Patients with psoriasis may be more likely to have additional autoimmune disorders, including vitiligo, diabetes, autoimmune thyroiditis, rheumatoid arthritis, and inflammatory bowel disease.
Patients with psoriasis may be more likely to have additional autoimmune disorders, including vitiligo, diabetes, autoimmune thyroiditis, rheumatoid arthritis, and inflammatory bowel disease (IBD), according to study results published in Indian Dermatology Online Journal.
Although the exact etiology of psoriasis is unknown, genetic, metabolic, and immunologic mechanisms have all been implicated in the condition’s pathophysiology. Between 0.5% and 11.4% of individuals around the world are affected by psoriasis.
“Psoriasis, an immune-mediated inflammatory dermatosis…has been widely viewed as an autoimmune disease in view of flare-ups in psoriasis being triggered by bacterial microbiota by molecular mimicry,” the researchers explained. “The efficacy of various targeted therapies, both in psoriasis and other autoimmune disorders, further upholds this view.”
Because no autoantigens or self-reactive T cells that trigger psoriasis have been authenticated, the issue as to whether psoriasis ought to be considered a bona fide autoimmune disease remains. To better understand the profile of autoimmune disorders among Indian patients with psoriasis, the researchers recruited 80 consecutive patients with chronic plaque psoriasis from an outpatient clinic between 2017 and 2018.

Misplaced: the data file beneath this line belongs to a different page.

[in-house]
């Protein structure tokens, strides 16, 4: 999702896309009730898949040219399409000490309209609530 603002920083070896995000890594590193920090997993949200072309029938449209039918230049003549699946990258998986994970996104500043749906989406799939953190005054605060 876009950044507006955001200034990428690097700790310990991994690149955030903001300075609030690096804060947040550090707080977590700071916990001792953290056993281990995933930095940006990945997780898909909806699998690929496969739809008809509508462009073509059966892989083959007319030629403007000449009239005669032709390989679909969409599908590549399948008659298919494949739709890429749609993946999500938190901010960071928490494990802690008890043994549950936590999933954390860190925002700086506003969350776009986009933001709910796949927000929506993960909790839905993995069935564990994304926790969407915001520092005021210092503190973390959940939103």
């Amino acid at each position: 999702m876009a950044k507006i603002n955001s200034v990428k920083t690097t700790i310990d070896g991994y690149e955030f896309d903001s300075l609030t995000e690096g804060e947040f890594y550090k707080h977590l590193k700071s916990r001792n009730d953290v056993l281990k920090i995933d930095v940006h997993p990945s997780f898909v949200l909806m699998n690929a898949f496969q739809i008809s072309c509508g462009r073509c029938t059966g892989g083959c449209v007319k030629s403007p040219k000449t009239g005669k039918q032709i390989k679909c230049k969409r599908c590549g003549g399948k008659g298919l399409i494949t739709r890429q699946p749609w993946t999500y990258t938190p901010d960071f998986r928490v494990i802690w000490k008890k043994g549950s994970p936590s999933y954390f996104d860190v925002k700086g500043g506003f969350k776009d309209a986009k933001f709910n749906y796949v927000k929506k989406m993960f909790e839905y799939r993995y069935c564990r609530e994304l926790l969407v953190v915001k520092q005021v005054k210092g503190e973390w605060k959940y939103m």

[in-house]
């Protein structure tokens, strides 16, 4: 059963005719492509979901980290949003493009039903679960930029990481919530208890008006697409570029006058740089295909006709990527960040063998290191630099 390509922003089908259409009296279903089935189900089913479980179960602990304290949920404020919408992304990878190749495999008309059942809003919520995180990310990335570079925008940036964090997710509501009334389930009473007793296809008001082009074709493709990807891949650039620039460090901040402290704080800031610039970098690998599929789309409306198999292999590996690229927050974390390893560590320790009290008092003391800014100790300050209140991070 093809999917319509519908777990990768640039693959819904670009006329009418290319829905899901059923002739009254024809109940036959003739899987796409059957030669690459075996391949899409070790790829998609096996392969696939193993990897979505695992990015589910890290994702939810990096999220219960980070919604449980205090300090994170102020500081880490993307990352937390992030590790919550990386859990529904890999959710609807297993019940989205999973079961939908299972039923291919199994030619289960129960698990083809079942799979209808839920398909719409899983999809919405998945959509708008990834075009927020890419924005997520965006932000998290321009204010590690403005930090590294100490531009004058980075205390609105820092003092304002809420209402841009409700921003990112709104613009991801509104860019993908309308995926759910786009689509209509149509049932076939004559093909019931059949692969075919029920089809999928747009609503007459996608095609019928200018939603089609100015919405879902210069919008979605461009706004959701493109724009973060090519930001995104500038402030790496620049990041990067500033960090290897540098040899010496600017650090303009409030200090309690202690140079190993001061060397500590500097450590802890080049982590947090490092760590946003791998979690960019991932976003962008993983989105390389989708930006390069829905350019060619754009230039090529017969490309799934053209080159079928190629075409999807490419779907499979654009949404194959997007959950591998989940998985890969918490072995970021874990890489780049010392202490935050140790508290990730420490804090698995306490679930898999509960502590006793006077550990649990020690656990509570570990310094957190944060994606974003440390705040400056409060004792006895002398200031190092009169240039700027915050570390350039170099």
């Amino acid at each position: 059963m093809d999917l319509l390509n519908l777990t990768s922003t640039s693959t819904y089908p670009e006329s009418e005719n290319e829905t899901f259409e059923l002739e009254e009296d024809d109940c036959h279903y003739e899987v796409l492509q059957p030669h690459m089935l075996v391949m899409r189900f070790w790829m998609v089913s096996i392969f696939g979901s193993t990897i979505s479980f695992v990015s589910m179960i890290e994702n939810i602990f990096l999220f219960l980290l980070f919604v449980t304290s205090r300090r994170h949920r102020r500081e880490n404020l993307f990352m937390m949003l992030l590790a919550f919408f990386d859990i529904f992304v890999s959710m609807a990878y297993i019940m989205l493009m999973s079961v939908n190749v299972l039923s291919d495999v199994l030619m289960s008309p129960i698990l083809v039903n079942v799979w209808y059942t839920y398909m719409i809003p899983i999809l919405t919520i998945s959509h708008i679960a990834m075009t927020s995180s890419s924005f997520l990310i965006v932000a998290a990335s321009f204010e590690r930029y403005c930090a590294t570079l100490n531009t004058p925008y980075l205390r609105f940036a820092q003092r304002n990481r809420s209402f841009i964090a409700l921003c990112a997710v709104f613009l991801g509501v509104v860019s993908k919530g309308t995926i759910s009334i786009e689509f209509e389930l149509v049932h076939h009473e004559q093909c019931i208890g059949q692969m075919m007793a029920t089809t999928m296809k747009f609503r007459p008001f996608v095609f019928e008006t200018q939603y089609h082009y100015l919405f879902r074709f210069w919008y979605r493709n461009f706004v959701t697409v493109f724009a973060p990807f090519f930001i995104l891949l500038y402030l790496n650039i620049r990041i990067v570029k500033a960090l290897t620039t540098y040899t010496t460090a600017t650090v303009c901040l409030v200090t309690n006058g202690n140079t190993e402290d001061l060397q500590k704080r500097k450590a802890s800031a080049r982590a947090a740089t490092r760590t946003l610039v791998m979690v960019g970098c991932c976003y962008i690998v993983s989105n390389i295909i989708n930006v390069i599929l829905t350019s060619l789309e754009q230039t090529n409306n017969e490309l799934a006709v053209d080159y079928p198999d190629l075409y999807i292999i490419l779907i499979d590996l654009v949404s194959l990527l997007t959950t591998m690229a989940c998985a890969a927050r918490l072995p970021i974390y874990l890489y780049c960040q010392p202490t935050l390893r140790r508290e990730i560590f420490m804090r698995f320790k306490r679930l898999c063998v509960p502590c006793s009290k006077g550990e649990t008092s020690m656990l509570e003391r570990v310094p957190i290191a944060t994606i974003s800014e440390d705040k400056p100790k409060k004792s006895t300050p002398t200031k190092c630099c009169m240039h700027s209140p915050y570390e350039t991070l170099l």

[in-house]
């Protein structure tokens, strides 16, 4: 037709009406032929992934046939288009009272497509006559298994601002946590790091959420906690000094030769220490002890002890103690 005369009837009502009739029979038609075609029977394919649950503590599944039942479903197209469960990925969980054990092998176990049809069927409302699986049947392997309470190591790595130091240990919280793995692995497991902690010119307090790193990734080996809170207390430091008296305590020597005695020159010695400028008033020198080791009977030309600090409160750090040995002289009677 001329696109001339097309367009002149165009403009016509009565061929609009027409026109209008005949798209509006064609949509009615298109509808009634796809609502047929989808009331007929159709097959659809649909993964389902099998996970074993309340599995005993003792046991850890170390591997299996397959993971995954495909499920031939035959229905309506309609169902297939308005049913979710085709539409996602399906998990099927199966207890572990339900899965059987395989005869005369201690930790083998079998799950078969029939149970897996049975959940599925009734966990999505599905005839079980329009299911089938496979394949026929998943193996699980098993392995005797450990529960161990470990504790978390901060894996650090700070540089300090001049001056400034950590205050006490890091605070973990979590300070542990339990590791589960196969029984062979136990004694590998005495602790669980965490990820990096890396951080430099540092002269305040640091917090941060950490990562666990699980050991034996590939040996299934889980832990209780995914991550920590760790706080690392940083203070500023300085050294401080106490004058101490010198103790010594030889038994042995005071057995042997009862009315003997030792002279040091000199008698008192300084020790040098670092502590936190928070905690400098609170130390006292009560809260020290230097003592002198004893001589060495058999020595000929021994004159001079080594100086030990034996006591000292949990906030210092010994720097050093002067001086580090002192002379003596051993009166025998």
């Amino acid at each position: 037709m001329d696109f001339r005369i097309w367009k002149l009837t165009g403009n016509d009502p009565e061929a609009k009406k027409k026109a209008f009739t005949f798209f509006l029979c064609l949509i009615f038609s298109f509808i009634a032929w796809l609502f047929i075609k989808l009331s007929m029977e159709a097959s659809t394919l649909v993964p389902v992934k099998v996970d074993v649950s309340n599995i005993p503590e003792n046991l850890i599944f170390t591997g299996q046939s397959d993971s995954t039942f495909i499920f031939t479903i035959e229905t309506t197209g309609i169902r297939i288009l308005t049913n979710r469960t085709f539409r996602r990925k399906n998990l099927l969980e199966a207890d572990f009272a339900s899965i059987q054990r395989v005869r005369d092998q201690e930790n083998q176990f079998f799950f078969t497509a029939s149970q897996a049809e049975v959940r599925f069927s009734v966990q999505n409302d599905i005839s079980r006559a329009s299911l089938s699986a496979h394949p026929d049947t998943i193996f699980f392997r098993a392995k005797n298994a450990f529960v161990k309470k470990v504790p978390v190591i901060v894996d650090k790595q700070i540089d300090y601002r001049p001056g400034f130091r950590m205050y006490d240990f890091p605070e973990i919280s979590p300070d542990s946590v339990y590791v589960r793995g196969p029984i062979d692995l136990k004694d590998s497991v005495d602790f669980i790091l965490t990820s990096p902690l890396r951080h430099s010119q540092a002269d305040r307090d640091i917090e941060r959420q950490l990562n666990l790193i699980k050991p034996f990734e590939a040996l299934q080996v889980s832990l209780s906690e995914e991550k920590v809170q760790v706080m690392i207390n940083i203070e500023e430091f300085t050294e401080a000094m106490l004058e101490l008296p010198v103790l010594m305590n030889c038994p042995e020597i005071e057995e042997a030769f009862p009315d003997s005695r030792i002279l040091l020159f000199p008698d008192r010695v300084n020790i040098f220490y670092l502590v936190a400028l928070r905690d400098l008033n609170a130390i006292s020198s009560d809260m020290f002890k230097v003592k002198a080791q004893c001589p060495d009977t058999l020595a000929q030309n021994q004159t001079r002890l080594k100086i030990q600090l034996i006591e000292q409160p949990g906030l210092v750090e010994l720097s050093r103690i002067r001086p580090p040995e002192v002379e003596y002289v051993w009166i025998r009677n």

Any patient taking systemic retinoids, corticosteroids, or other immunomodulator drugs in the last 3 months were excluded from the study. In addition, psoriasis severity was graded based on Psoriasis Area and Severity Index (PASI) scores (mild PASI < 6; moderate PASI = 6-12; and severe PASI > 12).
Biological data were gleaned from blood samples, measurements of antithyroid peroxidase (anti-TPO) antibodies and glycated hemoglobin, and other assessments. The majority of patients included were male (n = 57). The mean (SD) patient age was 42.04 (13.47) years, with a mean disease duration of 58.8 (60.6) months.
“Deranged thyroid status in 7 (8.8%) patients in this study was consistent with hyperthyroidism in 1 and hypothyroidism in 2 patients,” the authors wrote, while the “other 4 (5.0%) patients with euthyroid status had elevated anti-TPO antibodies indicating possible subclinical autoimmune thyroiditis.”
Because of the relatively small number of patients included in the study, future long-term investigations may be able to better delineate the role of these hormones in the etiopathogenesis of psoriasis as an autoimmune disorder, the researchers explained.
“The presence of clinical and laboratory abnormalities in patients with psoriasis reflects subtle autoimmunity or a predilection for isolated or multiple diseases within the psoriasis-associated autoimmunity spectrum, which may remain asymptomatic,” the authors concluded. “Screening for concurrent autoimmune disorders seems prudent for holistic management of patients with psoriasis.”
Vashist S, Mahajan VK, Mehta KS, et al. Association of psoriasis with autoimmune disorders: results of a pilot study. Indian Dermatol Online J. Published online September 19, 2020. doi:10.4103/idoj.IDOJ_648_19